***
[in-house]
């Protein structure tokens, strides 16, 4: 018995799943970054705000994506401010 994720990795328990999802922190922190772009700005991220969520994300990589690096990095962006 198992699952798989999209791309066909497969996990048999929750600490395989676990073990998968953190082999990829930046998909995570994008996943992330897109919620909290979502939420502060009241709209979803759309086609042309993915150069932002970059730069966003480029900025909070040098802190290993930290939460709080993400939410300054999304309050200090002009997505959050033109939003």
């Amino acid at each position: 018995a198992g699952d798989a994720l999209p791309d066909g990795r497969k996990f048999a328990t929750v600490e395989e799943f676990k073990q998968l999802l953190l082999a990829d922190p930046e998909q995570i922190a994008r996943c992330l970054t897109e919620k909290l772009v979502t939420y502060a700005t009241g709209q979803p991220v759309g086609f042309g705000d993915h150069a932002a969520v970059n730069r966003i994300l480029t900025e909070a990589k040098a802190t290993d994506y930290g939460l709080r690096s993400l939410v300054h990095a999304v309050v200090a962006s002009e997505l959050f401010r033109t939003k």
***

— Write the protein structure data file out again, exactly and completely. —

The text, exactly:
[in-house]
């Protein structure tokens, strides 16, 4: 018995799943970054705000994506401010 994720990795328990999802922190922190772009700005991220969520994300990589690096990095962006 198992699952798989999209791309066909497969996990048999929750600490395989676990073990998968953190082999990829930046998909995570994008996943992330897109919620909290979502939420502060009241709209979803759309086609042309993915150069932002970059730069966003480029900025909070040098802190290993930290939460709080993400939410300054999304309050200090002009997505959050033109939003």
């Amino acid at each position: 018995a198992g699952d798989a994720l999209p791309d066909g990795r497969k996990f048999a328990t929750v600490e395989e799943f676990k073990q998968l999802l953190l082999a990829d922190p930046e998909q995570i922190a994008r996943c992330l970054t897109e919620k909290l772009v979502t939420y502060a700005t009241g709209q979803p991220v759309g086609f042309g705000d993915h150069a932002a969520v970059n730069r966003i994300l480029t900025e909070a990589k040098a802190t290993d994506y930290g939460l709080r690096s993400l939410v300054h990095a999304v309050v200090a962006s002009e997505l959050f401010r033109t939003k």